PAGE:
N.Pepperell over at Rough Theory has written a very sensitive post responding to my recent post on individuation. N.P. writes,

Sinthome’s thought on these questions is subtle and sophisticated, and I wish to be very clear that I am not trying to criticise any substantive points put forward in Sinthome’s posts. What I wish to ask, though, is whether the kind of reflection Sinthome carries out here might in its own practice remain bound to a subject-object divide: whether the practice of thinking through this issue, as carried out in these posts, is consistent with the express goal of the posts, which is to develop a system that transcends subject-object dualism.

And a little further on,

In drawing attention to these common means of explaining the rise of new concepts, I am obviously not seeking to criticise precise reasoning, or to argue against philosophical reflection on the natural world. I am, though, asking whether the form that philosophical argument takes, when it appeals to subjective error or objective empirical novelty, can be understood to be adequate when the content or purpose of philosophical reflection strives to overturn the subject-object dualism. Perhaps we need to be seeking a form of philosophical exposition that is more adequate to the content it seeks to express. I regard this as an epistemological task – where epistemology is understood as, to borrow a phrase from Sinthome, a “theory of learning”, rather than as itself a project grounded in the subject-object divide. And I think that Hegel – and, for that matter, Marx – by focussing their attention on self-reflexivity, have highlighted the need to find a philosophical path through this labyrinth.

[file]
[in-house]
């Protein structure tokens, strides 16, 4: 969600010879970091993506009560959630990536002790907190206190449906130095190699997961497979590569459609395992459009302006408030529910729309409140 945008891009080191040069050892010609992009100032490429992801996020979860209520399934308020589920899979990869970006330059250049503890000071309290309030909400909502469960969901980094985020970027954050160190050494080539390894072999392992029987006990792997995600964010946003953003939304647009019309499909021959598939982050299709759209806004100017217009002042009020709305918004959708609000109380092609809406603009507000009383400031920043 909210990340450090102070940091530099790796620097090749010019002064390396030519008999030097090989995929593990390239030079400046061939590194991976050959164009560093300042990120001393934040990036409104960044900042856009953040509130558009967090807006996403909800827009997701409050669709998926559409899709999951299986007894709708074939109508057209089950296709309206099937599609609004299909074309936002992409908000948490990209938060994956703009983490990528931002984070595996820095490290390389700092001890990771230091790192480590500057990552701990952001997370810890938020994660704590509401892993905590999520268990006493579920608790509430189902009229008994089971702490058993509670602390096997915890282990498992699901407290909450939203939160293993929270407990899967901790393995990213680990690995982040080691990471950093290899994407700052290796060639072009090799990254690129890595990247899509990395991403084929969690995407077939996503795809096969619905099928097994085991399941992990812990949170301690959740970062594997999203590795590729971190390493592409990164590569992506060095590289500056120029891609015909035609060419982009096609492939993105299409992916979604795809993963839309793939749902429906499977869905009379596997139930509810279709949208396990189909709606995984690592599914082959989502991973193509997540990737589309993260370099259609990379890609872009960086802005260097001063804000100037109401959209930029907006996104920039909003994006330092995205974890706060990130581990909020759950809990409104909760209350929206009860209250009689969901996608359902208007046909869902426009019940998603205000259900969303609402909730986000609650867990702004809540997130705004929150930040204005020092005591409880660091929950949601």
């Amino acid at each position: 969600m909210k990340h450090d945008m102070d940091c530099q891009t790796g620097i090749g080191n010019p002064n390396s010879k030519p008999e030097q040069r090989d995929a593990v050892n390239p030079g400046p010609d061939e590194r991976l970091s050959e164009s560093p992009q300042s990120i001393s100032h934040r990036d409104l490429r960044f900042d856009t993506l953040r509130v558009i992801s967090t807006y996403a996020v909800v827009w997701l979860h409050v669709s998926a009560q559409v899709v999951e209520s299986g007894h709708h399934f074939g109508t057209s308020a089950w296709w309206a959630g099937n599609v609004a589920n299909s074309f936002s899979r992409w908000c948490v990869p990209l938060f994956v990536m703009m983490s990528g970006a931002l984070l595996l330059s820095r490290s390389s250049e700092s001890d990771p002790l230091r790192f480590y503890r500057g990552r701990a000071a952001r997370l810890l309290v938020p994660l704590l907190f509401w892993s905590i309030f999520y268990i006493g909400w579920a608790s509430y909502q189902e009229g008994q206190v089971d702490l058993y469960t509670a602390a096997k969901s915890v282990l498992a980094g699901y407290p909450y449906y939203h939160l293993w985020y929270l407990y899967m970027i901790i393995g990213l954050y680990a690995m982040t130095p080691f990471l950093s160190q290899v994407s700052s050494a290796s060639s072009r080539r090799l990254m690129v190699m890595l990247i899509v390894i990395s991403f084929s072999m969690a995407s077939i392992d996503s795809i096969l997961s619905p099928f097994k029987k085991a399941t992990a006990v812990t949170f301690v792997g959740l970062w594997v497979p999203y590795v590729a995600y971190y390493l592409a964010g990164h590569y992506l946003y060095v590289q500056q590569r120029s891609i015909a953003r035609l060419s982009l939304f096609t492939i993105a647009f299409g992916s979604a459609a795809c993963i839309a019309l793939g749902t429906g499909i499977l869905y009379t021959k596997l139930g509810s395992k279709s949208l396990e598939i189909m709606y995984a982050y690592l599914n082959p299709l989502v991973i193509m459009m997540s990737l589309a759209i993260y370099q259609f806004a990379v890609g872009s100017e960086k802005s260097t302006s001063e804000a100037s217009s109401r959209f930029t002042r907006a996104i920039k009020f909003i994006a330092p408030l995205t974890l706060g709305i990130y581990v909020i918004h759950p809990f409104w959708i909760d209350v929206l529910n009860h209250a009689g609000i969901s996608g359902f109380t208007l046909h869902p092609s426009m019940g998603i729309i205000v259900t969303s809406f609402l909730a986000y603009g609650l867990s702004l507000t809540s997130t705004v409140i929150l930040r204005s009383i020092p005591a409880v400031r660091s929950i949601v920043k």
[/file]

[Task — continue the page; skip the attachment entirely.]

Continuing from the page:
Unfortunately I’m in the midsts of marking for the end of the semester so I’m unable to give a detailed response. First, I want to express gratitude to N.Pepperell for so thoughtfully and earnestly thinking with me in both a spirit of friendship and critical questioning, aimed, I think, at producing something or collaboratively developing something rather than simply opposing positions to one another. In a former post, N.Pepperell expressed worries that I took him/her to be criticizing or dismissing me (with regard to my claim that “the One is not”) which I did not, nor do I take these remarks to be presented in this spirit. The worries I expressed about the thesis that the One is not are my own worries (here and here and here), namely that I sometimes recoil from this thesis and its implications, finding myself concerned that it is absurd or incoherent. Rather, I take N.Pepperell’s comments as working notes revolving about a shared set of questions and concerns.